• The standard deduction for married filing jointly rises to $12,700 for tax year 2017, up $100 from the prior year. For single taxpayers and married individuals filing separately, the standard deduction rises to $6,350 in 2017, up from $6,300 in 2016, and for heads of households, the standard deduction will be $9,350 for tax year 2017, up from $9,300 for tax year 2016.
  • The personal exemption for tax year 2017 remains as it was for 2016: $4,050.  However, the exemption is subject to a phase-out that begins with adjusted gross incomes of $261,500 ($313,800 for married couples filing jointly). It phases out completely at $384,000 ($436,300 for married couples filing jointly.)
  • For tax year 2017, the 39.6 percent tax rate affects single taxpayers whose income exceeds $418,400 ($470,700 for married taxpayers filing jointly), up from $415,050 and $466,950, respectively. The other marginal rates – 10, 15, 25, 28, 33 and 35 percent – and the related income tax thresholds for tax year 2017 are described in the revenue procedure.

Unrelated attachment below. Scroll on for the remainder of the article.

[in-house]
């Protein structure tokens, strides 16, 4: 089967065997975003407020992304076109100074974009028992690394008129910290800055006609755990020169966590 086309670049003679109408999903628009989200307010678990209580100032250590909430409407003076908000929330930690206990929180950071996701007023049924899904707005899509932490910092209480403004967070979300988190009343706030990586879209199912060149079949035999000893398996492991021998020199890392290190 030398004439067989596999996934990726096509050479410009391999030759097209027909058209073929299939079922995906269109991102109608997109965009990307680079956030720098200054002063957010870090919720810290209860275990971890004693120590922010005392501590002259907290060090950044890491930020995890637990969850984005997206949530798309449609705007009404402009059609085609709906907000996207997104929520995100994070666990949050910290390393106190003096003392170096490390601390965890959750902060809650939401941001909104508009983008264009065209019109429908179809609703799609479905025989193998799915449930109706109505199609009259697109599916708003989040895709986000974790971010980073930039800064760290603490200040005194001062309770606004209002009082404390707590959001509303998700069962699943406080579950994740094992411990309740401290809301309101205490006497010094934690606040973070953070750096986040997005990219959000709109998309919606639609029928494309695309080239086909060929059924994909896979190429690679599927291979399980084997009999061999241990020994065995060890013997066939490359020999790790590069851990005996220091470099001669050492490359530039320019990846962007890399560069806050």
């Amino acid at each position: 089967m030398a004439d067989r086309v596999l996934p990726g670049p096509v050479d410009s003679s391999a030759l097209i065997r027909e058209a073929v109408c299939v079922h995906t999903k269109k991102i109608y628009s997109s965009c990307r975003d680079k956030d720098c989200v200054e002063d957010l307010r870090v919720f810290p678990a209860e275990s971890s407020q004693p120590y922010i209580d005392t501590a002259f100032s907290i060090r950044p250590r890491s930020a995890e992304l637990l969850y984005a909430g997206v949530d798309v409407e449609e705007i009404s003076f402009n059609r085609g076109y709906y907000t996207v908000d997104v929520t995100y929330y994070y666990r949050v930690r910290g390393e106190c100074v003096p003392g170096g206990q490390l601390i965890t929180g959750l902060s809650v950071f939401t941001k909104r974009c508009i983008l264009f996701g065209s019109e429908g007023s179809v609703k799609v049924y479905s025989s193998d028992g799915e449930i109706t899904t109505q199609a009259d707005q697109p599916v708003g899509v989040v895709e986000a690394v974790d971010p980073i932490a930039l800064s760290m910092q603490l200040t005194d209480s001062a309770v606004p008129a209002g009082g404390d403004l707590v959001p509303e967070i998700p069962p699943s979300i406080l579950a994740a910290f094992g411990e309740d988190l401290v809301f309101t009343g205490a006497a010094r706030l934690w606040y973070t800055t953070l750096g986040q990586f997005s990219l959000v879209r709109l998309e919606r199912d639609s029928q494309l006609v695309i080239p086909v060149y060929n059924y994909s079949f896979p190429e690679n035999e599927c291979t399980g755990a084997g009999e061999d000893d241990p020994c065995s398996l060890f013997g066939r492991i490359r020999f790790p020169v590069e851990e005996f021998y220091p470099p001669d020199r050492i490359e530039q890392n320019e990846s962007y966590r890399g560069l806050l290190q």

• The limitation for itemized deductions to be claimed on tax year 2017 returns of individuals begins with incomes of $287,650 or more ($313,800 for married couples filing jointly).
  • The Alternative Minimum Tax exemption amount for tax year 2017 is $54,300 and begins to phase out at $120,700 ($84,500, for married couples filing jointly for whom the exemption begins to phase out at $160,900). The 2016 exemption amount was $53,900 ($83,800 for married couples filing jointly).  For tax year 2017, the 28 percent tax rate applies to taxpayers with taxable incomes above $187,800 ($93,900 for married individuals filing separately).